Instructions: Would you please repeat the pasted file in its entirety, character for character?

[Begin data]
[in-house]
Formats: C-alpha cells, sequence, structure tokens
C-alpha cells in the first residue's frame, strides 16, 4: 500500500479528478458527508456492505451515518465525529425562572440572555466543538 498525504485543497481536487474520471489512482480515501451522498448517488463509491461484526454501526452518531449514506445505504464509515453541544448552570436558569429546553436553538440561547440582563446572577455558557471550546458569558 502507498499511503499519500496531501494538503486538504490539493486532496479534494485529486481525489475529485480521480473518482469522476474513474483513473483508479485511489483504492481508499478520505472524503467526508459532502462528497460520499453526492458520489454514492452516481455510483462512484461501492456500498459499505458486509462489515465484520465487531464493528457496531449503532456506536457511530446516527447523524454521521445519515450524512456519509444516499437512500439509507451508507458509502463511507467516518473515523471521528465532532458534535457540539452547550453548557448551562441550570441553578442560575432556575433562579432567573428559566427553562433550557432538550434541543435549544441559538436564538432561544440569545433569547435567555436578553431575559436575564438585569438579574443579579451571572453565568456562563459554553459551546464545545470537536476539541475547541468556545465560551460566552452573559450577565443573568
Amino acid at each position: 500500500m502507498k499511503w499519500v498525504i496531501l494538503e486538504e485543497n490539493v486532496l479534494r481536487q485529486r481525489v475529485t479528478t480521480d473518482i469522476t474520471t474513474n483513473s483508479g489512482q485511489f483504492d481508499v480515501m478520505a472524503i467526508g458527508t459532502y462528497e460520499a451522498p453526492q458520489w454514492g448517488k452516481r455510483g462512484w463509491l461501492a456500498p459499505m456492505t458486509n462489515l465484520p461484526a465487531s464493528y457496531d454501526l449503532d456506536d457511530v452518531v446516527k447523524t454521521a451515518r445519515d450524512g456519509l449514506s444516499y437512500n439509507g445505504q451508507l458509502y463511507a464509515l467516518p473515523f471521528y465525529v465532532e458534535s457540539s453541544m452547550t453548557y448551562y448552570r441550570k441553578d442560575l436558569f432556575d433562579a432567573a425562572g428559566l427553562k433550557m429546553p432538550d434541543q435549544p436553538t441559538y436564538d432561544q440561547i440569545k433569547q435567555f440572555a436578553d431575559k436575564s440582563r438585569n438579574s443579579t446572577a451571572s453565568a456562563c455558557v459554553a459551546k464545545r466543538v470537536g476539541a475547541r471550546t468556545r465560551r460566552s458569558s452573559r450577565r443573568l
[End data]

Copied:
[in-house]
Formats: C-alpha cells, sequence, structure tokens
C-alpha cells in the first residue's frame, strides 16, 4: 500500500479528478458527508456492505451515518465525529425562572440572555466543538 498525504485543497481536487474520471489512482480515501451522498448517488463509491461484526454501526452518531449514506445505504464509515453541544448552570436558569429546553436553538440561547440582563446572577455558557471550546458569558 502507498499511503499519500496531501494538503486538504490539493486532496479534494485529486481525489475529485480521480473518482469522476474513474483513473483508479485511489483504492481508499478520505472524503467526508459532502462528497460520499453526492458520489454514492452516481455510483462512484461501492456500498459499505458486509462489515465484520465487531464493528457496531449503532456506536457511530446516527447523524454521521445519515450524512456519509444516499437512500439509507451508507458509502463511507467516518473515523471521528465532532458534535457540539452547550453548557448551562441550570441553578442560575432556575433562579432567573428559566427553562433550557432538550434541543435549544441559538436564538432561544440569545433569547435567555436578553431575559436575564438585569438579574443579579451571572453565568456562563459554553459551546464545545470537536476539541475547541468556545465560551460566552452573559450577565443573568
Amino acid at each position: 500500500m502507498k499511503w499519500v498525504i496531501l494538503e486538504e485543497n490539493v486532496l479534494r481536487q485529486r481525489v475529485t479528478t480521480d473518482i469522476t474520471t474513474n483513473s483508479g489512482q485511489f483504492d481508499v480515501m478520505a472524503i467526508g458527508t459532502y462528497e460520499a451522498p453526492q458520489w454514492g448517488k452516481r455510483g462512484w463509491l461501492a456500498p459499505m456492505t458486509n462489515l465484520p461484526a465487531s464493528y457496531d454501526l449503532d456506536d457511530v452518531v446516527k447523524t454521521a451515518r445519515d450524512g456519509l449514506s444516499y437512500n439509507g445505504q451508507l458509502y463511507a464509515l467516518p473515523f471521528y465525529v465532532e458534535s457540539s453541544m452547550t453548557y448551562y448552570r441550570k441553578d442560575l436558569f432556575d433562579a432567573a425562572g428559566l427553562k433550557m429546553p432538550d434541543q435549544p436553538t441559538y436564538d432561544q440561547i440569545k433569547q435567555f440572555a436578553d431575559k436575564s440582563r438585569n438579574s443579579t446572577a451571572s453565568a456562563c455558557v459554553a459551546k464545545r466543538v470537536g476539541a475547541r471550546t468556545r465560551r460566552s458569558s452573559r450577565r443573568l